Epilepsy describes a series of seizures and is the most common chronic neurological disorder in dogs. During these fits, regular brain function is disturbed, and muscles may move involuntarily. Whilst idiopathic epilepsy is often an inherited disorder, other causes may include liver disease, kidney failure, brain tumours or trauma, and toxins.
Prior to a seizure, your canine may present altered behaviour such as restlessness or pacing, which will give you the opportunity to clear the area. During a fit, it is important to stay calm, not place anything into the dog’s mouth, and to ensure that it is on the ground and away from objects that could cause injury.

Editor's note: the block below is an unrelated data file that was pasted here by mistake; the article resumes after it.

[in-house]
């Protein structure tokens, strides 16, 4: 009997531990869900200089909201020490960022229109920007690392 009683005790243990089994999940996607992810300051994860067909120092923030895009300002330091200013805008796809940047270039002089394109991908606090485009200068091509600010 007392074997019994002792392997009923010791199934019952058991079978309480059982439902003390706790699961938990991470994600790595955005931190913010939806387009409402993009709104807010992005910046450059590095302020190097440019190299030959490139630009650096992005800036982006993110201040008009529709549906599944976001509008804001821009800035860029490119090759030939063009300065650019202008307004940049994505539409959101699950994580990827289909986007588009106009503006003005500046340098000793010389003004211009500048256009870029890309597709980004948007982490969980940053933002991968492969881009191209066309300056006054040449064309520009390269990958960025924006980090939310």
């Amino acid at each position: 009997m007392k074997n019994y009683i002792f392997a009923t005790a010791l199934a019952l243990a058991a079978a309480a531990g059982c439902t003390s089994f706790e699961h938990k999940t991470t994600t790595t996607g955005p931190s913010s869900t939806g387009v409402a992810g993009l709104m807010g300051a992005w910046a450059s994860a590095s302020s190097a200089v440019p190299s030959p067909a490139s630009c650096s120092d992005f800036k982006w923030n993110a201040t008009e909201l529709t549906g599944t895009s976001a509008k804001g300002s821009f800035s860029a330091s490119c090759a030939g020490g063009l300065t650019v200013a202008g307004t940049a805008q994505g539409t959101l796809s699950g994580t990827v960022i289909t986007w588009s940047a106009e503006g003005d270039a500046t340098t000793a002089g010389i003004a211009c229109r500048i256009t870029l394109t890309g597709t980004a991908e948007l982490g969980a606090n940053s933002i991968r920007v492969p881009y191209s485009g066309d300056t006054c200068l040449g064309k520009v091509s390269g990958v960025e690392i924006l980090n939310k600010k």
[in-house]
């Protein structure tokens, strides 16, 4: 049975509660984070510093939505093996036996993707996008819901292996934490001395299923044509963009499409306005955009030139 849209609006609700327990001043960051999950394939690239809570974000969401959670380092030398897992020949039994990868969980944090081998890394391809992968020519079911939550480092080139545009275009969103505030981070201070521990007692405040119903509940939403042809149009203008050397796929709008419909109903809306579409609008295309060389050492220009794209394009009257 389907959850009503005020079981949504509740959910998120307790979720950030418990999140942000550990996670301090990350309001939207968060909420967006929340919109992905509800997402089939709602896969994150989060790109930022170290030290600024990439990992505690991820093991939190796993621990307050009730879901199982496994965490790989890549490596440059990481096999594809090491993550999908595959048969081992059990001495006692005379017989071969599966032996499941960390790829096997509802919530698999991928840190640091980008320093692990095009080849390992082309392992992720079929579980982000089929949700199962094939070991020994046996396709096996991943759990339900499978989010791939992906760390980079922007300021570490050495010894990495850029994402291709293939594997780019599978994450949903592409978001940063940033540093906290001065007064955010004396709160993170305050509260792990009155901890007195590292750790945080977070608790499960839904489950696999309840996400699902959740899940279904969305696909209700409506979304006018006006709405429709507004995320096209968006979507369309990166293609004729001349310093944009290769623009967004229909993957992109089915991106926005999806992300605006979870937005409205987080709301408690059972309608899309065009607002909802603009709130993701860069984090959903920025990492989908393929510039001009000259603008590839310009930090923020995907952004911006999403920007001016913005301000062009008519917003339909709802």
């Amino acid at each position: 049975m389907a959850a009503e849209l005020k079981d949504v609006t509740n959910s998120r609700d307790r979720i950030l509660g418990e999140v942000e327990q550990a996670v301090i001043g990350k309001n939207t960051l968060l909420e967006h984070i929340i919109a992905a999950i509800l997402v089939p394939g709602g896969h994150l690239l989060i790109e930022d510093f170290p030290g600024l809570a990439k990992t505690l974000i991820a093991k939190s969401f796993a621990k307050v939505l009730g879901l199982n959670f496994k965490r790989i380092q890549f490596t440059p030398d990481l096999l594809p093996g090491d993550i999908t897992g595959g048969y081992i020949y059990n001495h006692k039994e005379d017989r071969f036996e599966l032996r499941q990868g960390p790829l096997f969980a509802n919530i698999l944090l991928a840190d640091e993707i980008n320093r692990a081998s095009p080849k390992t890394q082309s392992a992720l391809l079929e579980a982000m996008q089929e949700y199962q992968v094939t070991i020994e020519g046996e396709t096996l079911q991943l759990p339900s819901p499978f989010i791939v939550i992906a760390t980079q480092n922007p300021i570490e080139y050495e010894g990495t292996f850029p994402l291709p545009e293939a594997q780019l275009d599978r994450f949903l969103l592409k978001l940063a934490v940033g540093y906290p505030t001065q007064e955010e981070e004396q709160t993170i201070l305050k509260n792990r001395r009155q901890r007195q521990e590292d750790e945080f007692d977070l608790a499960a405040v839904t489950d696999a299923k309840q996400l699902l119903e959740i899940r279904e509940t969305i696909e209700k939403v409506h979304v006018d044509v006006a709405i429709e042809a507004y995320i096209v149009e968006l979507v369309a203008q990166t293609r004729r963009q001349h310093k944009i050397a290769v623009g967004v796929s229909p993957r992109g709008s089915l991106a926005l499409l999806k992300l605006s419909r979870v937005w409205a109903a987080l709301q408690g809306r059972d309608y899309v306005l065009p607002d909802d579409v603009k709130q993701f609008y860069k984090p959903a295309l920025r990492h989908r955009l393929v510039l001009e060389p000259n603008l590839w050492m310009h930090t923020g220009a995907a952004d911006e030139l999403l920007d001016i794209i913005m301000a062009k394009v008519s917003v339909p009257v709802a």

Long-term treatment may be considered if your pooch has more than one seizure a month, clusters of seizures, or severe lengthy seizures, but keeping a diary of any triggers may help predict when attacks are likely. ❤
~ Tania Marie de Saram